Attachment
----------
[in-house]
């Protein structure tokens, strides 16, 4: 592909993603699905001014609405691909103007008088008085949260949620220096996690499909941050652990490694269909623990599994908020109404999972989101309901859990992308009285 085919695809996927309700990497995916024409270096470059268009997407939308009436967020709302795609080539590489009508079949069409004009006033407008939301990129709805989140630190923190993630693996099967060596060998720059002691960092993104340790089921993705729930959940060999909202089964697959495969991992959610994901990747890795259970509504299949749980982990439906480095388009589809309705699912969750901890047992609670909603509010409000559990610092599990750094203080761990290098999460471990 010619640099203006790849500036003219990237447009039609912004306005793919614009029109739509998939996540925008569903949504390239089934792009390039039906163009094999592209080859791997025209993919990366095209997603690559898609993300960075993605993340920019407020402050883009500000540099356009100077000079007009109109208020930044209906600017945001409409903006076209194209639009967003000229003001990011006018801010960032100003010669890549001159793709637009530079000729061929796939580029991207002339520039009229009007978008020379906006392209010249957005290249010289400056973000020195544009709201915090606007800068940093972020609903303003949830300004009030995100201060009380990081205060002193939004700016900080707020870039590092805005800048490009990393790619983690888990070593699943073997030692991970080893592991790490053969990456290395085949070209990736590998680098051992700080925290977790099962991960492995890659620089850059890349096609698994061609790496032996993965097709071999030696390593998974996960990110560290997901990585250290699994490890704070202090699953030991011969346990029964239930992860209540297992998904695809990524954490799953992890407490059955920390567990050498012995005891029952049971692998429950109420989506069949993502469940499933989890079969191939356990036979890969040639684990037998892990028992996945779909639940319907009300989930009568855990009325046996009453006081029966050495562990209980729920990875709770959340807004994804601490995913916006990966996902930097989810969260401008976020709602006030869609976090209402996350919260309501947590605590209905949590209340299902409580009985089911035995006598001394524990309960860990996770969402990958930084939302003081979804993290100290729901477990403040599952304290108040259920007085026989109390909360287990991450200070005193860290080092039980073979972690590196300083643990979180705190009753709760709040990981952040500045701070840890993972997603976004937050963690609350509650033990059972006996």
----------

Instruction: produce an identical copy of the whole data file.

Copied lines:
[in-house]
């Protein structure tokens, strides 16, 4: 592909993603699905001014609405691909103007008088008085949260949620220096996690499909941050652990490694269909623990599994908020109404999972989101309901859990992308009285 085919695809996927309700990497995916024409270096470059268009997407939308009436967020709302795609080539590489009508079949069409004009006033407008939301990129709805989140630190923190993630693996099967060596060998720059002691960092993104340790089921993705729930959940060999909202089964697959495969991992959610994901990747890795259970509504299949749980982990439906480095388009589809309705699912969750901890047992609670909603509010409000559990610092599990750094203080761990290098999460471990 010619640099203006790849500036003219990237447009039609912004306005793919614009029109739509998939996540925008569903949504390239089934792009390039039906163009094999592209080859791997025209993919990366095209997603690559898609993300960075993605993340920019407020402050883009500000540099356009100077000079007009109109208020930044209906600017945001409409903006076209194209639009967003000229003001990011006018801010960032100003010669890549001159793709637009530079000729061929796939580029991207002339520039009229009007978008020379906006392209010249957005290249010289400056973000020195544009709201915090606007800068940093972020609903303003949830300004009030995100201060009380990081205060002193939004700016900080707020870039590092805005800048490009990393790619983690888990070593699943073997030692991970080893592991790490053969990456290395085949070209990736590998680098051992700080925290977790099962991960492995890659620089850059890349096609698994061609790496032996993965097709071999030696390593998974996960990110560290997901990585250290699994490890704070202090699953030991011969346990029964239930992860209540297992998904695809990524954490799953992890407490059955920390567990050498012995005891029952049971692998429950109420989506069949993502469940499933989890079969191939356990036979890969040639684990037998892990028992996945779909639940319907009300989930009568855990009325046996009453006081029966050495562990209980729920990875709770959340807004994804601490995913916006990966996902930097989810969260401008976020709602006030869609976090209402996350919260309501947590605590209905949590209340299902409580009985089911035995006598001394524990309960860990996770969402990958930084939302003081979804993290100290729901477990403040599952304290108040259920007085026989109390909360287990991450200070005193860290080092039980073979972690590196300083643990979180705190009753709760709040990981952040500045701070840890993972997603976004937050963690609350509650033990059972006996």